4

Arizona GOP censures Ducey, Flake, McCain

The Arizona Republican Party on Saturday passed a resolution to censure Gov. Doug Ducey (R), former Sen. Jeff Flake (R-Ariz.), and Cindy McCain, the widow of longtime Sen. John McCain (R-Ariz.), who once ran as the GOP's presidential nominee. All three prominent Republicans have found themselves at odds with former President Donald Trump. Flake and McCain, both of whom endorsed President Biden ahead of the presidential election in November, were censured for their opposition to Trump and their support of globalist interests. The formal reasoning behind Ducey's censure, meanwhile, was his decision to enact emergency orders in Arizona during the COVID-19 pandemic, though he has also been criticized within the GOP for not doing enough to support Trump's election challenges, despite there being no evidence of widespread fraud. While the censures reflect a growing rift in the Republican Party, they are largely symbolic, and the trio appears unfazed.

5

U.S. carriers enter South China Sea same day Taiwan reports Chinese incursion

A United States aircraft carrier group entered the South China Sea, the military said Sunday. The strike group is formally "conducting routine operations, promoting freedom of the seas, and reassuring allies and partners," Rear Adm. Doug Verissimo said. The ships entered the area the same day that China launched an incursion into Taiwanese airspace Saturday that was more aggressive than usual, in terms of both the amount and type of military aircraft that entered the zone. China considers Taiwan its territory and its sovereignty remains a crucial global issue. The U.S. does not officially recognize Taiwan, but is a key ally, and the sides continue to strengthen ties as Washington's relationship with Beijing deteriorates.

6

Capitol rioter who allegedly sent tweet threatening to assassinate Ocasio-Cortez arrested

Garrett Miller, a Texas man, who allegedly participated in the deadly Capitol riot on Jan. 6 was arrested earlier this week on charges of threats, violent entry, and disorderly conduct on Capitol grounds. The threat charge is reportedly related to an alleged tweet, in which he called for the assassination of Rep. Alexandria Ocasio-Cortez (D-N.Y.). Miller's lawyer didn't deny his client wrote the tweet, but said "the charges are based on an inappropriate comment made in the heat of the moment." Ocasio-Cortez responded to the news of Miller's arrest Friday night, saying "on the one hand you have to laugh, and on the other know that the reason they were this brazen is because they thought they were going to succeed."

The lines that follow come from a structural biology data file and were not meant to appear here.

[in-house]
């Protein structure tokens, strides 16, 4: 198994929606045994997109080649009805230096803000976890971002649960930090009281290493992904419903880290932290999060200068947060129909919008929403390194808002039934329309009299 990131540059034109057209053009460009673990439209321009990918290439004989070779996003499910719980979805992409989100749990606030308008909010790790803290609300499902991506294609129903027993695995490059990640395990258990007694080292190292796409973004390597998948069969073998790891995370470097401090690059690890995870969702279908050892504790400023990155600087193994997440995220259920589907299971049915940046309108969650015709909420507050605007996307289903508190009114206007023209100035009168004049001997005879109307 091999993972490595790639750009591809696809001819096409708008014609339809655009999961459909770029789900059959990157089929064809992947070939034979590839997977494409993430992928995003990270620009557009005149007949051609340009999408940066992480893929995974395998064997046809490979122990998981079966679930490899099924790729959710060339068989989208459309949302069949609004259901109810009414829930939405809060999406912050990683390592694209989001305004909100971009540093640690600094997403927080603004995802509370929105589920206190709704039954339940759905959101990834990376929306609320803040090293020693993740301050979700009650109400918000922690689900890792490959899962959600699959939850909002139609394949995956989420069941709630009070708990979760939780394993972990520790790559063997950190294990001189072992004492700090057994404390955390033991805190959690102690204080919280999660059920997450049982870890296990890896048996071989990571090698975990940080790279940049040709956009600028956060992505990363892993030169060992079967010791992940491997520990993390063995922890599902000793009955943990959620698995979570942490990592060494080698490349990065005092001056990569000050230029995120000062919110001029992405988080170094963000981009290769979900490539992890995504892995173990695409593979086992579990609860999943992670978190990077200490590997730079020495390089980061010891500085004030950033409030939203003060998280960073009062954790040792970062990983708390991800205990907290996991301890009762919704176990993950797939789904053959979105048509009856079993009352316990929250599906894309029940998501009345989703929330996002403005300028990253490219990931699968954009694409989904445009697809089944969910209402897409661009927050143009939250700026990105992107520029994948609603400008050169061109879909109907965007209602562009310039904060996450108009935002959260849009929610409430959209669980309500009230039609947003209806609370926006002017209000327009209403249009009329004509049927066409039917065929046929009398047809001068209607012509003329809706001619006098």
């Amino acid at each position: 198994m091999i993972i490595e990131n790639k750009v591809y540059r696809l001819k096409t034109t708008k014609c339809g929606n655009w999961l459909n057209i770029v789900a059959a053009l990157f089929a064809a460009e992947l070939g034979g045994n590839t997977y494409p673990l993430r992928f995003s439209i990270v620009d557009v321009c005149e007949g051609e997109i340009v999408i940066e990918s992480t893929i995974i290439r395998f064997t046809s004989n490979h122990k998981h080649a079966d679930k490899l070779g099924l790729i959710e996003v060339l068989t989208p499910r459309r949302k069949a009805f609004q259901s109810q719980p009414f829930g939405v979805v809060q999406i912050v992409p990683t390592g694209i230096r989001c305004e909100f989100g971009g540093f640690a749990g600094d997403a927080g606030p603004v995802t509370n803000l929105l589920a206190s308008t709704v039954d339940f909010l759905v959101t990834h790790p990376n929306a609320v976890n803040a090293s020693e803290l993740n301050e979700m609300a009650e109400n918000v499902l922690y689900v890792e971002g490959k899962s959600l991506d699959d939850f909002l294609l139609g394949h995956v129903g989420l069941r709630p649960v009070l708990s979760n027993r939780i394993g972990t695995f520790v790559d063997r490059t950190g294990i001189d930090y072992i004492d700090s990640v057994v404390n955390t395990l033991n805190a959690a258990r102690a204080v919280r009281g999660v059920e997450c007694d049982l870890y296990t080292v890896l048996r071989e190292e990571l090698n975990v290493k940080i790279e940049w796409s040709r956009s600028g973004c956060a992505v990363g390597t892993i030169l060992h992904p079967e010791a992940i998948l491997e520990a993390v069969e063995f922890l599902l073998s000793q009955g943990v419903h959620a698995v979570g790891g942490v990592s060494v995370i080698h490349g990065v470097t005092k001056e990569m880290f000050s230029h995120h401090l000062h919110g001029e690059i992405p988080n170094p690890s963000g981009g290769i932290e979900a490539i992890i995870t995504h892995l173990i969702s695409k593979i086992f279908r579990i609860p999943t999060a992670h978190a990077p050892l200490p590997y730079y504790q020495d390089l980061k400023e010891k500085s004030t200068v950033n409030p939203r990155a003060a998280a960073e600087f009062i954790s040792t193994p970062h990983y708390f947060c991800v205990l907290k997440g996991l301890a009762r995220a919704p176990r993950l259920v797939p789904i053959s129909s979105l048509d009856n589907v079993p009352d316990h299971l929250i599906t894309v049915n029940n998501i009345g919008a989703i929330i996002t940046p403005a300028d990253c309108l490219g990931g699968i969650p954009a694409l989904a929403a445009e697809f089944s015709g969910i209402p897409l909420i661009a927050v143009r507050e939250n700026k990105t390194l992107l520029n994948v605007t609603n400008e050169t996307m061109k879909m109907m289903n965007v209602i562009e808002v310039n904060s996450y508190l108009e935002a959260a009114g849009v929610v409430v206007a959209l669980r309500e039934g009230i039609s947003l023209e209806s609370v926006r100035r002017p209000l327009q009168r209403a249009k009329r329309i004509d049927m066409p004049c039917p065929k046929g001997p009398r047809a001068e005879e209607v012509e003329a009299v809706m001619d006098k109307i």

7

Federal law enforcement reportedly debating whether to not charge some Capitol rioters

The Justice Department and the FBI are privately debating whether they should refrain from charging some individuals who stormed the Capitol on Jan. 6, people familiar with the discussions told The Washington Post. The debate is reportedly in the early stages and officials are not close to reaching a decision. The Justice Department has vowed to identify and arrest individuals who participated in the siege, but there's reportedly practical concerns about an overload of court cases. One camp reportedly has argued people who did not engage in "violent, threatening, or destructive behavior" should not be charged even if they entered the Capitol, while others reportedly pushed back in favor of sending a more forceful message to discourage similar actions in the future.